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Environmental resources and services are vital contributors to economic growth and people's well‐being. This is particularly the case in developing countries, where natural resources sectors (agriculture, mining, forestry, fisheries and
nature‐based tourism) often are the engines of economic growth. It is estimated that natural capital accounts for 26% of total wealth in low‐income countries, compared to only 2% in industrialised countries (OECD, 2008a).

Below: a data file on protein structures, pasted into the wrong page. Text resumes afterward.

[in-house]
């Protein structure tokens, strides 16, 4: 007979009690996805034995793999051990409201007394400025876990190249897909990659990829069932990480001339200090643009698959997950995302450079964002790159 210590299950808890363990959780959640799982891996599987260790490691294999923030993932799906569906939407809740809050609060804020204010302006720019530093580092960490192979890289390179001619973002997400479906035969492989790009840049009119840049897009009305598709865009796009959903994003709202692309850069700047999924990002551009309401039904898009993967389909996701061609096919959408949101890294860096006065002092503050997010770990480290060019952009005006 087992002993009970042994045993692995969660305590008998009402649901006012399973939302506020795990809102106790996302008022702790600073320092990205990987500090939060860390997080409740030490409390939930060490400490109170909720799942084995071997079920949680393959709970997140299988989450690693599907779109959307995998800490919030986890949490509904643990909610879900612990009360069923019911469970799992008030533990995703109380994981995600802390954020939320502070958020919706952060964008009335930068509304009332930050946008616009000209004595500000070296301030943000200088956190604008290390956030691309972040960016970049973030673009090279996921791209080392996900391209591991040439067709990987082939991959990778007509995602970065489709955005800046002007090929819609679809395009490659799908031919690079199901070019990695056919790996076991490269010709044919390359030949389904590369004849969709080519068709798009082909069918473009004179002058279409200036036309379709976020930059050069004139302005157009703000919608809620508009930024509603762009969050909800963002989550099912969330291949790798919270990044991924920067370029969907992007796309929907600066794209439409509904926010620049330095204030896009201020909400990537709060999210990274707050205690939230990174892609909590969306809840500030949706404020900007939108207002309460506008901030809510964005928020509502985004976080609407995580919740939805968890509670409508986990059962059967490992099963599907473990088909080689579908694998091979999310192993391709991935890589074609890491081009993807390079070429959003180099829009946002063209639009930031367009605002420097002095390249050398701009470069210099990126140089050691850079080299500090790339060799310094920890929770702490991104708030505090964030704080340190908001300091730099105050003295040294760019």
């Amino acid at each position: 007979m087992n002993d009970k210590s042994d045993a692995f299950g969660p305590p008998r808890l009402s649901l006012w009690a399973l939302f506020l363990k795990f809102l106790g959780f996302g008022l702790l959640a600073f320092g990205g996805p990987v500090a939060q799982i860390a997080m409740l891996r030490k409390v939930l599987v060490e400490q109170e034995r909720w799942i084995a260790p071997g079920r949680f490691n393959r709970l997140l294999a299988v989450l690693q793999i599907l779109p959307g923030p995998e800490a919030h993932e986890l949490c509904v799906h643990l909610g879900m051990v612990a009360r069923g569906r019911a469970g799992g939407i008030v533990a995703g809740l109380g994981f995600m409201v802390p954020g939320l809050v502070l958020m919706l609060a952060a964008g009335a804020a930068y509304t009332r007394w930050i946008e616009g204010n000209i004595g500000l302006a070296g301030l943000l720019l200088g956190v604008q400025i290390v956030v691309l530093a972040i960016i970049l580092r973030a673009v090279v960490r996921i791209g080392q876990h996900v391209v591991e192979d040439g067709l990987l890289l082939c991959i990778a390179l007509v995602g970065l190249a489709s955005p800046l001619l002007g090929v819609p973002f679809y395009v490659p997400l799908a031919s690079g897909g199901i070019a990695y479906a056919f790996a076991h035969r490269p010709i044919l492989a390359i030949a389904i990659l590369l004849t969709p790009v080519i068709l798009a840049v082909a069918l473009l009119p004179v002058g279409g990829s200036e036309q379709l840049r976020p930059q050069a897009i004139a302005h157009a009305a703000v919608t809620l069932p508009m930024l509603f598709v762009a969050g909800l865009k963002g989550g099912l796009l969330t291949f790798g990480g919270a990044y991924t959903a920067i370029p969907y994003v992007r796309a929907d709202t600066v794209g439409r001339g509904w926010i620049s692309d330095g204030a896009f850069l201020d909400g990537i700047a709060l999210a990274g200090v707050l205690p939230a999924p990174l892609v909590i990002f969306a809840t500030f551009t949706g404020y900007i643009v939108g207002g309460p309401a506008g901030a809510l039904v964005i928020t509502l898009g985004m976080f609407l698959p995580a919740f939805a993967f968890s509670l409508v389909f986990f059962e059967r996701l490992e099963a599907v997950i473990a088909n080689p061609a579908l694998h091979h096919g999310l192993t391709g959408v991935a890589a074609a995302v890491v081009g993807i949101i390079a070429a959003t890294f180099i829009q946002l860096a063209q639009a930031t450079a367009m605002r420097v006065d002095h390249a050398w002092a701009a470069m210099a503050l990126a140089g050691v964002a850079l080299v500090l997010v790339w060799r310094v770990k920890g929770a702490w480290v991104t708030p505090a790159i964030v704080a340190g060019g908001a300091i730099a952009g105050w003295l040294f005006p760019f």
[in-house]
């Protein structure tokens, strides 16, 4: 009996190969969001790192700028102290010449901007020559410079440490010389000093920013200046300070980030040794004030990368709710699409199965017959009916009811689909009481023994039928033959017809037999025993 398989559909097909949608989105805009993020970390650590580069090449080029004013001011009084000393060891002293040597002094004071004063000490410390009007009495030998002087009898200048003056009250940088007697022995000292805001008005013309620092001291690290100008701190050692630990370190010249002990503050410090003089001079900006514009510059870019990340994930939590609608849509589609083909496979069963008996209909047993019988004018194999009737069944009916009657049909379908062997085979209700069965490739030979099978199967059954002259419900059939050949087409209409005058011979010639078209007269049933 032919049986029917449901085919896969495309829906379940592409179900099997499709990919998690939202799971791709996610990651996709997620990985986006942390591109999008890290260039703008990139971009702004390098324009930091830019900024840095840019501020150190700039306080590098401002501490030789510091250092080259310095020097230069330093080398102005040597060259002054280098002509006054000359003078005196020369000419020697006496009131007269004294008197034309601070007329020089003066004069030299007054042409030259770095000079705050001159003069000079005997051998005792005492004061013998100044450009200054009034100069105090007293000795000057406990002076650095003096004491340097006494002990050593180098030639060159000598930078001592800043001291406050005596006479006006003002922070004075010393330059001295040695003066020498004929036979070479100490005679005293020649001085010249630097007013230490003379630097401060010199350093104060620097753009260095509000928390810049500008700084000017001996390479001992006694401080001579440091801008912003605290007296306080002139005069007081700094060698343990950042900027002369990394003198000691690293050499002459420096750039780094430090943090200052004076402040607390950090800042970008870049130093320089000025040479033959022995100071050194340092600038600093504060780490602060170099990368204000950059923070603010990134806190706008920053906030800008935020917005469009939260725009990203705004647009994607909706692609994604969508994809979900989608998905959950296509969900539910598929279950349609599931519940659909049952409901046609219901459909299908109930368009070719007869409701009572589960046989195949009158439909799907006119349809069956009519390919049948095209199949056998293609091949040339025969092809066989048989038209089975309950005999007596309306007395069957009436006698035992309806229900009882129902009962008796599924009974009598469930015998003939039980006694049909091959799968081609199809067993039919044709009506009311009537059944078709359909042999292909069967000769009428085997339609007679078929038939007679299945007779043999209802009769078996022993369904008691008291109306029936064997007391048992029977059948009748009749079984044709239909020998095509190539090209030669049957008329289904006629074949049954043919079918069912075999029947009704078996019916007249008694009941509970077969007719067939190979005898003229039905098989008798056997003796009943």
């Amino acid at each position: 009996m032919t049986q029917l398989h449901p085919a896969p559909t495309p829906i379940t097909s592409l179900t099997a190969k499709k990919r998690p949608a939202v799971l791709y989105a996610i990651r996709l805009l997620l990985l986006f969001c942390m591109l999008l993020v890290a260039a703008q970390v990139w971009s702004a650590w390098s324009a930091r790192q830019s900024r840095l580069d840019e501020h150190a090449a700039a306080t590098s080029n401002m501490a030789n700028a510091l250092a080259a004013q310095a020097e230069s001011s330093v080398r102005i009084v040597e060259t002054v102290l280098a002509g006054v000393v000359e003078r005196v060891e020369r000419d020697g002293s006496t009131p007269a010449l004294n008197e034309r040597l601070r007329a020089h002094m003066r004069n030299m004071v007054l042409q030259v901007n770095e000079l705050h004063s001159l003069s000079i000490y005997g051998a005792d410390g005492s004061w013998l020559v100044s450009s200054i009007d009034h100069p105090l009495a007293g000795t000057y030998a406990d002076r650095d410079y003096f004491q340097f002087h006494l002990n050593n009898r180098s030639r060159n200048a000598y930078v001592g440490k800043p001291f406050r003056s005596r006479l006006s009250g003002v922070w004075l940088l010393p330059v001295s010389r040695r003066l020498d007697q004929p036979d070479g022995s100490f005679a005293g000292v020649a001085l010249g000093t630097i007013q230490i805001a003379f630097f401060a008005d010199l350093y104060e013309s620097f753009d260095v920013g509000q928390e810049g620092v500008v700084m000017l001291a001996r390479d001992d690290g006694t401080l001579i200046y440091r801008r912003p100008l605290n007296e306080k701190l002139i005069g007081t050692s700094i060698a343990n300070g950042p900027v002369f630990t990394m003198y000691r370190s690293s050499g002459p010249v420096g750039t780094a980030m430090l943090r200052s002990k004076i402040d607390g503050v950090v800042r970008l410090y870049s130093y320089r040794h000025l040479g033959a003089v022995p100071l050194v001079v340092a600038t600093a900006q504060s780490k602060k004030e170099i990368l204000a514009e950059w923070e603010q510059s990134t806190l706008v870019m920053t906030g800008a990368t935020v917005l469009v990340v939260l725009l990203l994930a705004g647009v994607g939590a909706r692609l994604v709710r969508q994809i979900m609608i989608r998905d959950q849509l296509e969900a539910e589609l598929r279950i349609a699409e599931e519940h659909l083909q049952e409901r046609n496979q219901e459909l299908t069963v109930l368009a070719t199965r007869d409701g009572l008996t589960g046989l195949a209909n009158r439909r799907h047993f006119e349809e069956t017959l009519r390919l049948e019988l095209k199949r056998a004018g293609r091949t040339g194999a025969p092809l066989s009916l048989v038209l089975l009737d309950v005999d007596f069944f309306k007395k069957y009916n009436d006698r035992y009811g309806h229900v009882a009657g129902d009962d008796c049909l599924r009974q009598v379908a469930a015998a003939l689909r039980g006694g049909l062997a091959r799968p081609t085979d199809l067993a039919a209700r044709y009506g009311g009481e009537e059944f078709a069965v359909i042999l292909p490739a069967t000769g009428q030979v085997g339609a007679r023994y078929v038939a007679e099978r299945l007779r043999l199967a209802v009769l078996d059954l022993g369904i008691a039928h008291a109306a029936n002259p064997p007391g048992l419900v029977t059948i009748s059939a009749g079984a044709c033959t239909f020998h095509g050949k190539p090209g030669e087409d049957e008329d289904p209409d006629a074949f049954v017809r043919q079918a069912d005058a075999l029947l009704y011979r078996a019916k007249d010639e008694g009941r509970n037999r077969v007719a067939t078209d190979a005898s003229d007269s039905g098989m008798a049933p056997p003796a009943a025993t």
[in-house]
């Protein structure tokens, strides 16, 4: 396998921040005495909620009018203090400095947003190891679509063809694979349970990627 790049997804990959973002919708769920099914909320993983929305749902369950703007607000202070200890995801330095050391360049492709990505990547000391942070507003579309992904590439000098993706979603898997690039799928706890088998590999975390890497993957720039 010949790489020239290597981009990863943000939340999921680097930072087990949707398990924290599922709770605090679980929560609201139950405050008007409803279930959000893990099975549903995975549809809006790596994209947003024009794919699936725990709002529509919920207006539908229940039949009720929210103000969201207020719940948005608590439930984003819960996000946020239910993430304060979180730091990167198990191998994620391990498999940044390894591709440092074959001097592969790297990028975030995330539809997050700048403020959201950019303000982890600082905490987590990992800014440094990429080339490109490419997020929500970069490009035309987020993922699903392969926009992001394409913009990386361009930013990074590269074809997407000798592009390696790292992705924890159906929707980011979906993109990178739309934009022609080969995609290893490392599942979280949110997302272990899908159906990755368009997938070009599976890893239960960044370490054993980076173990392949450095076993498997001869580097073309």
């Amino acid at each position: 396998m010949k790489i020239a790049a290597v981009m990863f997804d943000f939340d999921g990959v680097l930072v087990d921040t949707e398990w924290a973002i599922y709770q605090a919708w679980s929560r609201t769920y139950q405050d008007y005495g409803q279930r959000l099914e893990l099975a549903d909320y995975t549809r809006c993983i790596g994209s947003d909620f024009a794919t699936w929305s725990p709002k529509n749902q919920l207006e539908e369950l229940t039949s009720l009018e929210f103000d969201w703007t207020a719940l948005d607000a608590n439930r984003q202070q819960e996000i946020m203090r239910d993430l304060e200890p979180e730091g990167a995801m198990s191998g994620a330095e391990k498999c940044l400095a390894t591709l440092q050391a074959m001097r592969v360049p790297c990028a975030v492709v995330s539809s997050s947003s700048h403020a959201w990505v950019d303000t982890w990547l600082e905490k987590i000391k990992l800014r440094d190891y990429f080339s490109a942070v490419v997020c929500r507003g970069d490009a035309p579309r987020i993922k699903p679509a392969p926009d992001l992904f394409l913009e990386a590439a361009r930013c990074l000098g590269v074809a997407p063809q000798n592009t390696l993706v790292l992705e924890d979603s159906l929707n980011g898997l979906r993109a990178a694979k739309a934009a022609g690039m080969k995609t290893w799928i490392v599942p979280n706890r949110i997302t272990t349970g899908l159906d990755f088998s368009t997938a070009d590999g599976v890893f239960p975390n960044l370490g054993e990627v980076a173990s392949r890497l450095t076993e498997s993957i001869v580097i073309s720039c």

The condition of soil, water, forests and fisheries therefore has a direct impact on commercial and subsistence activities, as well as on livelihoods. The natural resource base is also an important source of employment and income for the poor, and provides a
valuable safety net, providing supplementary income and food in times of crisis.